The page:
Tánaiste ‘united with the Cabinet’ on abortion referendum
Coveney says referendum is once in a generation chance and a ‘no result will mean nothing can change’
A spokesman for the Tánaiste said on Sunday however that he was “united with the Cabinet in deciding on a repeal and replace referendum”. Photograph: Cyril Byrne / THE IRISH TIMES
Tánaiste Simon Coveney has insisted he is united with the Cabinet and will campaign for a Yes vote to repeal and replace the Eighth Amendment on abortion.
He said the referendum is a once in a generation chance and a “no result will mean nothing can change”.
Mr Coveney was responding following a challenge from Fianna Fáil leader Micheál Martin who said that if there was an alternative to the Oireachtas committee’s recommendation “there’s an obligation to publish that alternative, to formulate it precisely and clearly so that there would be clarity about what people are saying”.
In an interview last week Mr Coveney expressed his opposition to abortion on request up to 12 weeks and suggested that in cases of rape a doctor could decide on an abortion beyond 12 weeks.
Mr Martin said on RTÉ’s This Week radio programme: “It’s one thing to support the removal of the Eighth Amendment but I think there is an obligation that rather than just articulating a view or some vague idea as to what might replace it that it would be far more precise and clear in advance”.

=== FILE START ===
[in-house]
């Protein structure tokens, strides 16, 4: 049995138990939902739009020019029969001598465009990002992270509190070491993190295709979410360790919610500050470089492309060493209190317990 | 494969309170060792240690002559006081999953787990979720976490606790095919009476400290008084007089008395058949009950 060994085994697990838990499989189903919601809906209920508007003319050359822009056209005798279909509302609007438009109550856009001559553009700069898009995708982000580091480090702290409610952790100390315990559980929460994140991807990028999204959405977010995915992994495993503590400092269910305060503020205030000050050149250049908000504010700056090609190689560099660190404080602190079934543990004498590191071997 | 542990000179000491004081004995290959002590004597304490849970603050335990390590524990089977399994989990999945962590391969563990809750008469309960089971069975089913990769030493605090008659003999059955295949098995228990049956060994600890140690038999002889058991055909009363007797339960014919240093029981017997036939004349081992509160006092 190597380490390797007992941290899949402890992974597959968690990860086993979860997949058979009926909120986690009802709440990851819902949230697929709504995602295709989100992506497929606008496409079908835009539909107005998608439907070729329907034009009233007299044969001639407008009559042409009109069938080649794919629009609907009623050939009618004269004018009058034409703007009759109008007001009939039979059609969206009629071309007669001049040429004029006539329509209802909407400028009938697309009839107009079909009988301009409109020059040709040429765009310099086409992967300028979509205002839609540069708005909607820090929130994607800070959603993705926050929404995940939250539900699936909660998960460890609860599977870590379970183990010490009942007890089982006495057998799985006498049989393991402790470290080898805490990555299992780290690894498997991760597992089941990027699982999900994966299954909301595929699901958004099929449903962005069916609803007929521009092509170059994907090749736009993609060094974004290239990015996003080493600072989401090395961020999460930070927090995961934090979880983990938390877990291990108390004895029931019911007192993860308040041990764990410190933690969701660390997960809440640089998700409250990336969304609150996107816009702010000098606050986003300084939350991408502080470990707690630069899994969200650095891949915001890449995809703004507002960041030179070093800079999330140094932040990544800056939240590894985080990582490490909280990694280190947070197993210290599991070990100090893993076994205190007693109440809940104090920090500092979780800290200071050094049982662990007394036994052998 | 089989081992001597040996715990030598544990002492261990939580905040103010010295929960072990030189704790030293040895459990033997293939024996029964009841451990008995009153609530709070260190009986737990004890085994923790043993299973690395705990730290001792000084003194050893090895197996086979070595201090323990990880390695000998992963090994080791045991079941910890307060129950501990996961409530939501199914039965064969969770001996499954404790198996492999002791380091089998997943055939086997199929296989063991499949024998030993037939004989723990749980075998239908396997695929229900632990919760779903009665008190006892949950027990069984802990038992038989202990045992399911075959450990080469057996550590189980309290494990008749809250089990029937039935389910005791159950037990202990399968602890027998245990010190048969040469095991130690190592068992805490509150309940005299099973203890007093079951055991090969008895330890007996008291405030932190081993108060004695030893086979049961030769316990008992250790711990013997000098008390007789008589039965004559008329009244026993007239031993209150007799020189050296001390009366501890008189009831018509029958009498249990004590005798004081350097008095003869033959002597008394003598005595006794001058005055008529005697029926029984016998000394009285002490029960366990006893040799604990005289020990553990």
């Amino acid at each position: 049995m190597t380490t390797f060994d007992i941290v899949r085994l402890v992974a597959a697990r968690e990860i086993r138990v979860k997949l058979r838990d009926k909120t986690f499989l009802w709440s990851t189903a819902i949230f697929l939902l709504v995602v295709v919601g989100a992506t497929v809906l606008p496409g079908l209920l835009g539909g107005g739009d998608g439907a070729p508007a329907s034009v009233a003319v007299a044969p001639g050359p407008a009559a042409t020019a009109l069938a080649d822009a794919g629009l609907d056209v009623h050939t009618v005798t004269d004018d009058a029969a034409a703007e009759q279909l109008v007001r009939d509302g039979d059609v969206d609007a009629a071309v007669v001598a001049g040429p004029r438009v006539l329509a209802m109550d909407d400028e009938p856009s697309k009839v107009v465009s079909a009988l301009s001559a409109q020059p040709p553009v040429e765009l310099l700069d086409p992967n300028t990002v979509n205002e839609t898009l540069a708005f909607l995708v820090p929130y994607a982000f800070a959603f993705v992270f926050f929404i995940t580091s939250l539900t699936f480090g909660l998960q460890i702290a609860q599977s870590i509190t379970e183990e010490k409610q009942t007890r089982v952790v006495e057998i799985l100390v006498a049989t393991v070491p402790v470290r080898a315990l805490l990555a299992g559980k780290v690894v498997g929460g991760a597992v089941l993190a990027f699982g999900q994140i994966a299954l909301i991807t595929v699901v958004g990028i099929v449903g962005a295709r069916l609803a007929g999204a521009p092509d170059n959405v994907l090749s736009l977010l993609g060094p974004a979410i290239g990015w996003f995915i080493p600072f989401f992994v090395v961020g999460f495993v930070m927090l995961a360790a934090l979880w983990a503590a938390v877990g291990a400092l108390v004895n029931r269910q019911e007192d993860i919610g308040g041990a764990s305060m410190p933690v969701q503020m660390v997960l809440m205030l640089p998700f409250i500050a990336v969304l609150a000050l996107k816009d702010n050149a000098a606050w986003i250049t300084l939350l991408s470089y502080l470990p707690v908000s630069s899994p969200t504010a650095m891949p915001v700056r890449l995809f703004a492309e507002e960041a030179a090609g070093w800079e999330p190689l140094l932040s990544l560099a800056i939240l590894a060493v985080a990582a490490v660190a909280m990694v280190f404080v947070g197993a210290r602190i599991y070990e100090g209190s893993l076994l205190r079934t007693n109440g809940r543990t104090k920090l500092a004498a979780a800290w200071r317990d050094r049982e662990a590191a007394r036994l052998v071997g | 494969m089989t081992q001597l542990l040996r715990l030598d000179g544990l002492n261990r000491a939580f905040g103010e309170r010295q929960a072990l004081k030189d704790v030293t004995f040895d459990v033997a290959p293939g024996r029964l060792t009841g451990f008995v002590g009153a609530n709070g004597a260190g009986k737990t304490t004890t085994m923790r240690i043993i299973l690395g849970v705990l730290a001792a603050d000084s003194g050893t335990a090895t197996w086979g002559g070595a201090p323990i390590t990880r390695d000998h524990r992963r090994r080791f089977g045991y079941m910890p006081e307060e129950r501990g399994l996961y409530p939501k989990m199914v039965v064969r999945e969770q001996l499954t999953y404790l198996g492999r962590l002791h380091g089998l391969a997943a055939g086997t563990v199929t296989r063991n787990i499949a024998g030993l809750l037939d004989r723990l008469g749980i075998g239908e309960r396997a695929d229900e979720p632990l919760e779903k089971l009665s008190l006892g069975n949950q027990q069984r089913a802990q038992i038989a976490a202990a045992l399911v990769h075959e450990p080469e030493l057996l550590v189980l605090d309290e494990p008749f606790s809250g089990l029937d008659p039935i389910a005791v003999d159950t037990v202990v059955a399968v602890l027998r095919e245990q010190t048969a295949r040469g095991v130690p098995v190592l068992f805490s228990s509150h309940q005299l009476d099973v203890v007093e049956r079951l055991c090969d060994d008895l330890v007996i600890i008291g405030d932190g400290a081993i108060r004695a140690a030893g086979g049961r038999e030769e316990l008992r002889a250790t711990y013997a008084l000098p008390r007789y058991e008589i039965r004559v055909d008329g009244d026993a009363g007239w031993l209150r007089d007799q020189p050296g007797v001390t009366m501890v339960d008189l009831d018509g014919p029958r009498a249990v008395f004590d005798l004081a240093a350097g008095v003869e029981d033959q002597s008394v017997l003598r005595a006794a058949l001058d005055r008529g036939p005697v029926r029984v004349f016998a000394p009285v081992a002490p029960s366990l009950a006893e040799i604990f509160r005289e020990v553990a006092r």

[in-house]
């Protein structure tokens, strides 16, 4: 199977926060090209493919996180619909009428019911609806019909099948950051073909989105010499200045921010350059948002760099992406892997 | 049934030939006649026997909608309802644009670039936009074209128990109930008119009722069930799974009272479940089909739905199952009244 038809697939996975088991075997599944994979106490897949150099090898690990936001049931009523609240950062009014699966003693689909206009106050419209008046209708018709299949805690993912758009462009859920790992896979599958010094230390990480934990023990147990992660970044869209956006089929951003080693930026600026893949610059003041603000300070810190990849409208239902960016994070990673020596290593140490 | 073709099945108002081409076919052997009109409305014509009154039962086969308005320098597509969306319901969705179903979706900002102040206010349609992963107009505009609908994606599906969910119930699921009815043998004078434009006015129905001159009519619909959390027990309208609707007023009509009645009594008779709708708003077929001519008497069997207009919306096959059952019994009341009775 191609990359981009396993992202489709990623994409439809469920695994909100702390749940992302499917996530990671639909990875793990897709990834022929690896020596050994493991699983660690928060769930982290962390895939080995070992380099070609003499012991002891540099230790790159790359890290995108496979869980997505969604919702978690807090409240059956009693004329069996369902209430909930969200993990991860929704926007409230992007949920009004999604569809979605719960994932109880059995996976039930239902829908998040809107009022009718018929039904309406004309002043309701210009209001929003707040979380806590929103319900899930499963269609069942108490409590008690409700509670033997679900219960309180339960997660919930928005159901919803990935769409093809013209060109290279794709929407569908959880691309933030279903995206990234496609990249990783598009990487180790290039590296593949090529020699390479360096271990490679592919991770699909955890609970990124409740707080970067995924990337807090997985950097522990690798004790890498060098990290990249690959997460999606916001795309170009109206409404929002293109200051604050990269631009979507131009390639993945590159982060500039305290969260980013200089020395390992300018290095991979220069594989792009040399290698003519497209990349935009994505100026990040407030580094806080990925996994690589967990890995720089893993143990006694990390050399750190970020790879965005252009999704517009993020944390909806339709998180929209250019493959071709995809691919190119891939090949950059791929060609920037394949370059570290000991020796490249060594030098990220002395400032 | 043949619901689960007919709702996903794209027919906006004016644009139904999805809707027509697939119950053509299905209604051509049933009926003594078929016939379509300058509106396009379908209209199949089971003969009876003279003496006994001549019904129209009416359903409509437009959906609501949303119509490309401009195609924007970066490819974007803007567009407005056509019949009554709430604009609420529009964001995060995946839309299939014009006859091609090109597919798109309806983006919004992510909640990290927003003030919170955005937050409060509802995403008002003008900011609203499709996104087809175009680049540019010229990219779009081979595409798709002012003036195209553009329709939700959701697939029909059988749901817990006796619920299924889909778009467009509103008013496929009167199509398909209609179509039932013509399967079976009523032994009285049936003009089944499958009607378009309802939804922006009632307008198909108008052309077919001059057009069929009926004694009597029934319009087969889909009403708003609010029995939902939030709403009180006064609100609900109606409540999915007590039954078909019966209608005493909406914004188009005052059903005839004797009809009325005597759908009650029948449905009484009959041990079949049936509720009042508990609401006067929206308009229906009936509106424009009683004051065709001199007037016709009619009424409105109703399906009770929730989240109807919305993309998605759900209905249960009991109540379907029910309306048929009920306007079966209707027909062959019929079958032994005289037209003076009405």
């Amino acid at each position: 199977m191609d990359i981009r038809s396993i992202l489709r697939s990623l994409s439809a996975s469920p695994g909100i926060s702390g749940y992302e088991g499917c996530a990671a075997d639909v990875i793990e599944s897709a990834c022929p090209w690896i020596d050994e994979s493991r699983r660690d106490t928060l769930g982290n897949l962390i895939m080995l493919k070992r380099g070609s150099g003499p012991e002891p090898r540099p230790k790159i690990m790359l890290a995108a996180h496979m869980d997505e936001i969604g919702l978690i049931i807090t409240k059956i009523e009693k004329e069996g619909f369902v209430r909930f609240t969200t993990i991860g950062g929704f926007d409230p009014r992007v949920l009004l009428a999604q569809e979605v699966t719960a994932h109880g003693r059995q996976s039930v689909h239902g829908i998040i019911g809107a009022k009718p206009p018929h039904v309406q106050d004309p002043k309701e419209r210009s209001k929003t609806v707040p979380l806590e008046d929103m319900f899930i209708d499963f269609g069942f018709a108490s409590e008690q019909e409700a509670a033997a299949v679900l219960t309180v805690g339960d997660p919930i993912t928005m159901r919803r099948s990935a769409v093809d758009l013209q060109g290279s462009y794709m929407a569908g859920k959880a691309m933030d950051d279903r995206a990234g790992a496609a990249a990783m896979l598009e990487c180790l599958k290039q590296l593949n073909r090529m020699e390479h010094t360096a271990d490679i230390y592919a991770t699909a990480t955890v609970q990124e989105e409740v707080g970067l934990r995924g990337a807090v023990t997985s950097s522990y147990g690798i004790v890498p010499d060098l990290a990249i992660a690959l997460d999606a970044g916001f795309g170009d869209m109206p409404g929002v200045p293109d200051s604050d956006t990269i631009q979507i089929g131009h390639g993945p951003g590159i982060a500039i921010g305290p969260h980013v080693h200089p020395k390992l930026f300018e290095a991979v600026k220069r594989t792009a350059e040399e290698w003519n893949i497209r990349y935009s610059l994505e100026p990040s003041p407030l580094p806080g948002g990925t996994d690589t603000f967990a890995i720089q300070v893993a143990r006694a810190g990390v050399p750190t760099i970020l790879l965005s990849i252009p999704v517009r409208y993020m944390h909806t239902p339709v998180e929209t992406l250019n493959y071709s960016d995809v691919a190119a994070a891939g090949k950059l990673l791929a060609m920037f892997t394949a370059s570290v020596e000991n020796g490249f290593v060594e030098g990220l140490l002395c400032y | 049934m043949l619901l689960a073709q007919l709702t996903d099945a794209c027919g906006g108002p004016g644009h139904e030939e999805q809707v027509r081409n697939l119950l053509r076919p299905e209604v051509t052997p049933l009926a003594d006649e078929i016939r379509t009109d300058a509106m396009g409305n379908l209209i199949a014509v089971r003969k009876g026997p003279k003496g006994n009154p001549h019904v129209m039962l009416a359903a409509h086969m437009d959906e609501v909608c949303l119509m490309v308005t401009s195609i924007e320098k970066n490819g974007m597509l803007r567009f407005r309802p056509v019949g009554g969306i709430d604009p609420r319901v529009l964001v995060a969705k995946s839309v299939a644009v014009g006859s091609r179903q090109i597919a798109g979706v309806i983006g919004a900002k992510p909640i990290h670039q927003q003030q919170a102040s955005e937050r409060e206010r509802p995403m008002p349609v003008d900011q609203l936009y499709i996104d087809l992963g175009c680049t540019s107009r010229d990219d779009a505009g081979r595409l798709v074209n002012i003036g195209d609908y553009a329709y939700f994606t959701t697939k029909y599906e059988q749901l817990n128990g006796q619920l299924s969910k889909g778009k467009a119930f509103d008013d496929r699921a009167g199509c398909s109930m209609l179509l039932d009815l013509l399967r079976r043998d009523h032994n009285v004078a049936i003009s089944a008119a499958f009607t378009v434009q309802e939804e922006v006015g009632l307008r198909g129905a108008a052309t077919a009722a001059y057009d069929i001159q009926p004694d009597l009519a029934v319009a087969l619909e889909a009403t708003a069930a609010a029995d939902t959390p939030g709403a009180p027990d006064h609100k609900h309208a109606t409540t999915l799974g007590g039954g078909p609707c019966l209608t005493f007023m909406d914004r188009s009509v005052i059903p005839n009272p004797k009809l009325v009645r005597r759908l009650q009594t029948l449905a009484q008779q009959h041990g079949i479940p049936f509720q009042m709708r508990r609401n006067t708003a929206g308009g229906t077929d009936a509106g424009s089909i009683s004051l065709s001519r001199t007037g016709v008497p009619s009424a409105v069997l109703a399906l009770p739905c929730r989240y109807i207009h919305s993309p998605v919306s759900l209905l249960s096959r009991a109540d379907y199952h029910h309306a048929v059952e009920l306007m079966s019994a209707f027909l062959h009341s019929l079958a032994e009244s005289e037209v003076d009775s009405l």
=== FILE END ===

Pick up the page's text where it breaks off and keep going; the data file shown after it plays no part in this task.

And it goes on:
A spokesman for the Tánaiste said on Sunday however that he was “united with the Cabinet in deciding on a repeal and replace referendum. He believes we have a once in a generation chance and will campaign for a Yes vote as a No result will mean nothing can change.
“He respects that the Minister for Health must now prepare heads of legislation in line with the committee’s report and he will get his chance to input into the legislation process when it comes before the Oireachtas.”
Earlier on Sunday Minister for Health Simon Harris said he did not know if Mr Coveney’s suggestion in relation to rape was workable but said he did know that the plan put forward by the Oireachtas committee was workable.
Mr Harris said that if people vote to repeal the Eighth Amendment and that could not be taken for granted, “then we will have to scrutinise law, like any other law”.
He warned however on RTÉ’s The Week in Politics that “there be no change for no circumstance if we keep the Eighth Amendment - rape incest, fatal foetal abnormality, women’s health, women’s mental health, a child who is raped and has to carry a pregnancy to full term. All of these situations will continue in Ireland if we don’t remove the Eighth.”
Mr Harris said “it would be really regrettable if we spend the next number of weeks talking about legislation and spend next number of weeks and taking for granted that major decision to repeal the Eighth Amendment. If Irish people decide to leave the Eighth, the rest of the conversation is hypothetical.”
The Oireachtas Commitee on the Eighth Amendment recommended repeal of the amendment - which guarantees the equal right to life of the mother and unborn child - and to repace it with legislation allowing for terminations on request up to 12 weeks.